To build a pistol as small as possible, it is necessary to simplify, and this pistol is no exception. It honestly has fewer parts than anything else I shoot. It is true that it has no safety, save an internal hammer block. The slide does not lock back, either on an empty magazine or by manipulation. The sights are rudimentary and machined directly in the slide. The trigger pull is long, and the reset is nearly to the point of full trigger release. Those that want a .380 with a good trigger should look to Smith & Wesson’s BG380 or Glock’s Model 42. That being said, the Kel Tec’s trigger is smooth and even, if a little heavy and a lot long.

Whenever I pick up a new defensive firearm, I like to shoot it a lot for several reasons. 1) Many gun models have a “break in” period in which they just need to be run so everything settles in for future reliability. 2) It’s essential to establish a gun’s reliability before you put it into defensive service. There’s nothing louder than the “click” when you expect a “bang.” 3) I like to familiarize myself with the machine. The Kel Tec’s sights and trigger have proved to be perfectly usable, but no gun is going to do you any good if you can’t hit what you’re aiming at.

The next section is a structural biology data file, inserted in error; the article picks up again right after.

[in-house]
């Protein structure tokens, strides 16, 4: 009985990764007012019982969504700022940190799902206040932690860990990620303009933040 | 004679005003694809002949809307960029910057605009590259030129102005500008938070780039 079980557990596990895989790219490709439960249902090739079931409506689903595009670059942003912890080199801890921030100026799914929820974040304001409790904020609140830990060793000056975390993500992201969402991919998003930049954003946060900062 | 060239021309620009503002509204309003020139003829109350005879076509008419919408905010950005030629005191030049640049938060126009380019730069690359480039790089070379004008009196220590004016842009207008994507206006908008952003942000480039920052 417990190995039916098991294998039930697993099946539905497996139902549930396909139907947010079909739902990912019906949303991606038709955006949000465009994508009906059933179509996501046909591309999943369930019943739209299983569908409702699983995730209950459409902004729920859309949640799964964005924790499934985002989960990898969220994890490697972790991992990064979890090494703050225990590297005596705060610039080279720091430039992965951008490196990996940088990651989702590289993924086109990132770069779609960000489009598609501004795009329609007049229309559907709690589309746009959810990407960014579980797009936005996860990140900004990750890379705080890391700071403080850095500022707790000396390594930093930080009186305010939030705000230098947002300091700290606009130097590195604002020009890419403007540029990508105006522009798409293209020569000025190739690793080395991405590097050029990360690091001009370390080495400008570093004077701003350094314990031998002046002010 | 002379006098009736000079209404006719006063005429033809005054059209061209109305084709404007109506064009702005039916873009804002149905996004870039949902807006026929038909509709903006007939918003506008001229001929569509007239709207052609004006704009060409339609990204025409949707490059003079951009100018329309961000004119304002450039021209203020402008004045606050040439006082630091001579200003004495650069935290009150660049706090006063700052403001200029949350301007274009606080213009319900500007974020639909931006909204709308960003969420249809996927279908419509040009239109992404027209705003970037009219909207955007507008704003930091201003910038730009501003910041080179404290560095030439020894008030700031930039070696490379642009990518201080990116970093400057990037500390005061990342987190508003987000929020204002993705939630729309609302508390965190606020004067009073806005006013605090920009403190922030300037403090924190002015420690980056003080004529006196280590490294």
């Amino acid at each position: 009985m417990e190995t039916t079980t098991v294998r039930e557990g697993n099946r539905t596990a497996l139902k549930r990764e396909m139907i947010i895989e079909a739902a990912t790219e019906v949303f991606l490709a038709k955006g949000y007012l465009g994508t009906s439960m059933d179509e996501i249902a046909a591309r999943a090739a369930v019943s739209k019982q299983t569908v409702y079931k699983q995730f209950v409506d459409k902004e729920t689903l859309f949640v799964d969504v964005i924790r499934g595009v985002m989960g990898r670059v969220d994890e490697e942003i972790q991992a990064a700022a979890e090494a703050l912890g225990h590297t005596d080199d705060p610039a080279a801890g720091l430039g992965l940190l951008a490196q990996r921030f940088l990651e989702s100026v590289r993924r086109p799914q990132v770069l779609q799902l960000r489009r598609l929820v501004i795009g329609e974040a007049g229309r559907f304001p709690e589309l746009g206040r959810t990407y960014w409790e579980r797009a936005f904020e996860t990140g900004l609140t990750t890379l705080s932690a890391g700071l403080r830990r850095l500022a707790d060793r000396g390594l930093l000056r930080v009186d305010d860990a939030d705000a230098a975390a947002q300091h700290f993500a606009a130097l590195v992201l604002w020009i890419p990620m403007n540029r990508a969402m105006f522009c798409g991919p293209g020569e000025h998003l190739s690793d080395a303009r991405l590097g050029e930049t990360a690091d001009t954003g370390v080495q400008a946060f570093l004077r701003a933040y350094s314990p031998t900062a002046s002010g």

So on Friday, prior to even cleaning and lubing the gun, Jennifer, Isaac and I went to the range and put some lead down range. Included in the KTKC prize package were 250-rounds of ball ammo donated by Richardson Reloading. So we shot 150-rounds plus a 25-round box of Hornady Critical Defense. The Richardson ammunition seemed to cycle the action a little more slowly, and I did get a few failures to feed which were easily corrected with a good rack of the slide. By contrast, the Hornady made authoritative balls of fire, and cycled the action robustly. Subsequent conversations with Cody Richardson revealed that he loads his ammo toward the lower end of SAAMI numbers, and that some manufacturers use 9mm recoil springs in their .380s. Without confirming that this is the case, I’m assuming that it is so, and that even though the Richardson ammo is great stuff, the Kel Tec likes to run cartridges that are a little hotter. I’m looking forward to running the additional 100-rounds once I’m confident the gun is really broken in.

At the range, every round went bang. As I stated above, a few rounds didn’t want to strip from the magazine, as though the slide had short-cycled. At five yards, it was clear that Jennifer and I have not been practicing often enough, but we did manage to make fuzzy holes in our paper targets. The gun is far more accurate than I expected it to be, and the minimal sights are very usable, even if they take a little more work than some others, or a laser, for that matter. I was shocked at how very shootable this gun is. Even with the Hornady’s sound and fury, I found it to be very comfortable to shoot. Isaac complained that he wasn’t confident of his grip due to the diminutive size of the frame, but it was comfortable for both Jennifer and me. Being able to put all of ones fingers on the grip frame is something that affects every individual different, so your mileage may vary.

The Torture Test